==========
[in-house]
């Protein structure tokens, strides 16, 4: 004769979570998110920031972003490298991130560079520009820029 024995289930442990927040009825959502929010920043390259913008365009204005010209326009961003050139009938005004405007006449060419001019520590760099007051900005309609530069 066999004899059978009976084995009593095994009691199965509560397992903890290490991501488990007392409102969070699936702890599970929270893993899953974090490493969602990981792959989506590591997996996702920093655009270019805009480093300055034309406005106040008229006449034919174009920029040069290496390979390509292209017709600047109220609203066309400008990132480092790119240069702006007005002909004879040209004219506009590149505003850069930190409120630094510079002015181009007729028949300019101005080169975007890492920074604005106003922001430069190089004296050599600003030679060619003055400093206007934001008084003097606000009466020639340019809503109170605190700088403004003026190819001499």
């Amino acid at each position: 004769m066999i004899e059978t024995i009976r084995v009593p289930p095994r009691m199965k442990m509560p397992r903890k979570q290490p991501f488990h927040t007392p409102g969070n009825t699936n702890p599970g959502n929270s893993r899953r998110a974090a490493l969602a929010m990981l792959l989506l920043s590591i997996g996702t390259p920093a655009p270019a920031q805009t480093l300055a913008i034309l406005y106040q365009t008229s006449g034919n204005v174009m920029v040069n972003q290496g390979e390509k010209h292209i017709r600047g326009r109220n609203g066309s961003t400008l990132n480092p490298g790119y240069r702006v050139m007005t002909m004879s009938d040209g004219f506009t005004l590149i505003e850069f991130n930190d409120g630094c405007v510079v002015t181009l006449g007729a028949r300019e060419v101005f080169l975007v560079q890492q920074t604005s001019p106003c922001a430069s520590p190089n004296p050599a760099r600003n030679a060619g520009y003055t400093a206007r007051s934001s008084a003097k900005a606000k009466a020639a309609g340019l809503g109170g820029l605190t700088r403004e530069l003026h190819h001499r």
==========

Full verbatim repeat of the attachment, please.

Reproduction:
[in-house]
């Protein structure tokens, strides 16, 4: 004769979570998110920031972003490298991130560079520009820029 024995289930442990927040009825959502929010920043390259913008365009204005010209326009961003050139009938005004405007006449060419001019520590760099007051900005309609530069 066999004899059978009976084995009593095994009691199965509560397992903890290490991501488990007392409102969070699936702890599970929270893993899953974090490493969602990981792959989506590591997996996702920093655009270019805009480093300055034309406005106040008229006449034919174009920029040069290496390979390509292209017709600047109220609203066309400008990132480092790119240069702006007005002909004879040209004219506009590149505003850069930190409120630094510079002015181009007729028949300019101005080169975007890492920074604005106003922001430069190089004296050599600003030679060619003055400093206007934001008084003097606000009466020639340019809503109170605190700088403004003026190819001499």
């Amino acid at each position: 004769m066999i004899e059978t024995i009976r084995v009593p289930p095994r009691m199965k442990m509560p397992r903890k979570q290490p991501f488990h927040t007392p409102g969070n009825t699936n702890p599970g959502n929270s893993r899953r998110a974090a490493l969602a929010m990981l792959l989506l920043s590591i997996g996702t390259p920093a655009p270019a920031q805009t480093l300055a913008i034309l406005y106040q365009t008229s006449g034919n204005v174009m920029v040069n972003q290496g390979e390509k010209h292209i017709r600047g326009r109220n609203g066309s961003t400008l990132n480092p490298g790119y240069r702006v050139m007005t002909m004879s009938d040209g004219f506009t005004l590149i505003e850069f991130n930190d409120g630094c405007v510079v002015t181009l006449g007729a028949r300019e060419v101005f080169l975007v560079q890492q920074t604005s001019p106003c922001a430069s520590p190089n004296p050599a760099r600003n030679a060619g520009y003055t400093a206007r007051s934001s008084a003097k900005a606000k009466a020639a309609g340019l809503g109170g820029l605190t700088r403004e530069l003026h190819h001499r």